Hippocampal connectivity predicting recognition and categorization performance
Kyla Brannigan1 (firstname.lastname@example.org), Lea Frank1, Dagmar Zeithamova1; 1University of Oregon
The hippocampus is a key contributor to our ability to remember both specific experiences (memory specificity) and extract common information from these experiences to generate new knowledge (memory generalization), through interactions with distinct cortical regions. While there is support for distinct hippocampal connections supporting each of these memory processes, they have not been tested together using the same task. The present study investigates whether distinct hippocampal connections can predict individual differences in memory specificity and memory generalization scores on the same task. To test this, participants underwent two fMRI scans while passively viewing face stimuli. Between the two scans, they learned to sort faces into one of three categories, and after the MRI session, they were tested both on their recognition of the training faces as well as their ability to generalize the previously learned categories onto new faces. Background hippocampal connectivity during passive face viewing was related to recognition and categorization success. Hippocampal connectivity with the frontal pole predicted recognition ability, connectivity with the precuneus predicted categorization ability, and connectivity with lateral occipital cortex predicted both abilities. Overall, this suggests that the hippocampus has distinct yet overlapping connections to support both memory processes.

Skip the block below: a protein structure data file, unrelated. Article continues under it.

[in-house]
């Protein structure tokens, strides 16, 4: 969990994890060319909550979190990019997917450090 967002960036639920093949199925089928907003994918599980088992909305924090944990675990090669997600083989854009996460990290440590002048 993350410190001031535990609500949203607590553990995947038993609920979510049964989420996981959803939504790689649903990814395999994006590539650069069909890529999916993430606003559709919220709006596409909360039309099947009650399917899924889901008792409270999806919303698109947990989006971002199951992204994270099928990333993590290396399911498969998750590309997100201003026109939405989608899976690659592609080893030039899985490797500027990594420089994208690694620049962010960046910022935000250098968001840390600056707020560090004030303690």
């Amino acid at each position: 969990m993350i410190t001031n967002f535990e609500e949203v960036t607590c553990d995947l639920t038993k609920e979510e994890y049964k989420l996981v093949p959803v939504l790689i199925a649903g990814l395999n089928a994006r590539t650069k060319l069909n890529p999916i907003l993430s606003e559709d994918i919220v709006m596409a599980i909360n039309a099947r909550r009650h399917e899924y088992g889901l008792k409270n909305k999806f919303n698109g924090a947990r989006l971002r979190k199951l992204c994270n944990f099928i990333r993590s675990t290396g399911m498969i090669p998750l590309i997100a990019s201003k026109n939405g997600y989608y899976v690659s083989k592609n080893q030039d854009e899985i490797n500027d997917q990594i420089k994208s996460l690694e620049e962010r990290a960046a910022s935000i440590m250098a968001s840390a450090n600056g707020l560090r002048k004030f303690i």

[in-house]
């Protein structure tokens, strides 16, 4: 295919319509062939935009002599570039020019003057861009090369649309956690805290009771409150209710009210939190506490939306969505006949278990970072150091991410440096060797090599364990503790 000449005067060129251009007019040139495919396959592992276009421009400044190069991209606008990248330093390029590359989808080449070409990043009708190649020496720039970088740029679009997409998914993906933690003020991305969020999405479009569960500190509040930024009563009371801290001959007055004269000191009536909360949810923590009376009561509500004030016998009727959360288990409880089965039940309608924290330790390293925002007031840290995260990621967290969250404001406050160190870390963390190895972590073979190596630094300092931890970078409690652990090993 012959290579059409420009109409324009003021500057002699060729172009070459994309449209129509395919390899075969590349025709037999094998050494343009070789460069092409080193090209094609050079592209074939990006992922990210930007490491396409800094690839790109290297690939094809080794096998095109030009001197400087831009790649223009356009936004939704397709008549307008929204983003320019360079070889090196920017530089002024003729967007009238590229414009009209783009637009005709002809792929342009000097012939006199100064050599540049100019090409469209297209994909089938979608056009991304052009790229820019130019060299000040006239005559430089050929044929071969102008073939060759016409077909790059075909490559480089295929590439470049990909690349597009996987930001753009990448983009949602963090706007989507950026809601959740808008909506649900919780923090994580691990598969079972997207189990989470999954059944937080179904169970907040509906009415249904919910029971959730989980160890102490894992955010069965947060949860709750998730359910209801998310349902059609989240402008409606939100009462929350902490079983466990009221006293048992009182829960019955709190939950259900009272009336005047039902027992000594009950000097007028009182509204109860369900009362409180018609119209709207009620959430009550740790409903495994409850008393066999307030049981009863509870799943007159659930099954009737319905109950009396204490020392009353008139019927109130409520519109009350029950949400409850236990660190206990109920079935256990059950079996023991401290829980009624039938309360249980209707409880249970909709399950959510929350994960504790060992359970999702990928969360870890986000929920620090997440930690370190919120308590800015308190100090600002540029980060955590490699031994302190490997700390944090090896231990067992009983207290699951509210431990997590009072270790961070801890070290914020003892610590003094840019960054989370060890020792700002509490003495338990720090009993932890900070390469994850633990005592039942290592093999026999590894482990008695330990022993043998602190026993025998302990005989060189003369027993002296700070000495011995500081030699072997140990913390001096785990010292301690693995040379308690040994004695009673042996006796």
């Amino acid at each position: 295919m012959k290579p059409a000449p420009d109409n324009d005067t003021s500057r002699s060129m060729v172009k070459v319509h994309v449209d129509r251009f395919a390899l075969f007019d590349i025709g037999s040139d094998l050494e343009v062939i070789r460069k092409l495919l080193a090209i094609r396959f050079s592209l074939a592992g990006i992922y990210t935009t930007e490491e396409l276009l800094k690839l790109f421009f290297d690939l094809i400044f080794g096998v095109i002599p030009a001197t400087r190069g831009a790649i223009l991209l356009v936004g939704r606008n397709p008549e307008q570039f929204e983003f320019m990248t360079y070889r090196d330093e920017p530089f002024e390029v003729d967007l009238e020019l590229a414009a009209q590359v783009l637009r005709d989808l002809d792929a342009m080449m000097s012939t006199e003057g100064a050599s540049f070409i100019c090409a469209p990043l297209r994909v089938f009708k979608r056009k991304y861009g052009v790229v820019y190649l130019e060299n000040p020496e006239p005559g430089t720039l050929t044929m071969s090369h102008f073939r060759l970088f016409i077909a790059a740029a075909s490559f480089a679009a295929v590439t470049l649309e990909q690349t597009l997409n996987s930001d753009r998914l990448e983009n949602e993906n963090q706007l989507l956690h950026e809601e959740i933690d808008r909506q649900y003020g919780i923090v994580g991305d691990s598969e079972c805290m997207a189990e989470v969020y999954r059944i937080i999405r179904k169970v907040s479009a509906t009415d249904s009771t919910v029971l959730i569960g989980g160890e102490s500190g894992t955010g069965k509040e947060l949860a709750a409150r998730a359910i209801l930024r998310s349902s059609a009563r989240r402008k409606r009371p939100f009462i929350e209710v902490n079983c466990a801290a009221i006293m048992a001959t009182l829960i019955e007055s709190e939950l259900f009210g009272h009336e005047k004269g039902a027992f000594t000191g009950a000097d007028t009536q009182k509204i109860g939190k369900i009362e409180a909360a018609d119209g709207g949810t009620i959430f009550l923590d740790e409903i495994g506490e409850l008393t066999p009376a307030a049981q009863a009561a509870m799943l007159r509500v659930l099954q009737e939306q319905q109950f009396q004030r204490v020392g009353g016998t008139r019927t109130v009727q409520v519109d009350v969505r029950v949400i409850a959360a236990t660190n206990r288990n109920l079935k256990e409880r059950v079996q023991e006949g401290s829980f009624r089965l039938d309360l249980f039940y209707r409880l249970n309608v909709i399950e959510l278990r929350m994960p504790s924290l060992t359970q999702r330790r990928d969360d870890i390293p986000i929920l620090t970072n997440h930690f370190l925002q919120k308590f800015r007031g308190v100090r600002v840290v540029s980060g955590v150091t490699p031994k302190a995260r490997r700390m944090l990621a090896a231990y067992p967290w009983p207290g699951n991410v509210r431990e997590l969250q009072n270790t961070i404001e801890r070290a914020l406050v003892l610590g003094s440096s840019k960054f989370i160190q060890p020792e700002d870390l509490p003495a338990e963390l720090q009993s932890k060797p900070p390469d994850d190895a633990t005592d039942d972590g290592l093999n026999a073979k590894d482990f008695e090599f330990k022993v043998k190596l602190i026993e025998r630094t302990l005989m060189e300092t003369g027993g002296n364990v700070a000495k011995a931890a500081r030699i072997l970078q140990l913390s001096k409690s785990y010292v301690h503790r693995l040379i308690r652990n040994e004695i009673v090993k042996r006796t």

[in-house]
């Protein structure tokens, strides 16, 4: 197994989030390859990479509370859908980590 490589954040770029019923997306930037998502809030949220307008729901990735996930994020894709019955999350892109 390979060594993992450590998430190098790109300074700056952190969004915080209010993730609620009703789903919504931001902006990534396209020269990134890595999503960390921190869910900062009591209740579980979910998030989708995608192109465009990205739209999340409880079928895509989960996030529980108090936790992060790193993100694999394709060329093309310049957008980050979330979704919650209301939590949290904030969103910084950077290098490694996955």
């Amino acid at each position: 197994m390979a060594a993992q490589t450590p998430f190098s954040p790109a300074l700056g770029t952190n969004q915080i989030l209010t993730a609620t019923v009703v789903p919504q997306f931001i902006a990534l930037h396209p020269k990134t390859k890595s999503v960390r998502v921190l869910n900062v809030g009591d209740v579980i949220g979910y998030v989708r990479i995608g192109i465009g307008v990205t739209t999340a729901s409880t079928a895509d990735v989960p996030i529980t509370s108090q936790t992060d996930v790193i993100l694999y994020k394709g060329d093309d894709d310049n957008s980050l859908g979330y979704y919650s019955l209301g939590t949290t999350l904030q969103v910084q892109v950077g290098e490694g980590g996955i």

Topic Area: LONG-TERM MEMORY: Episodic
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April 13–16 | 2024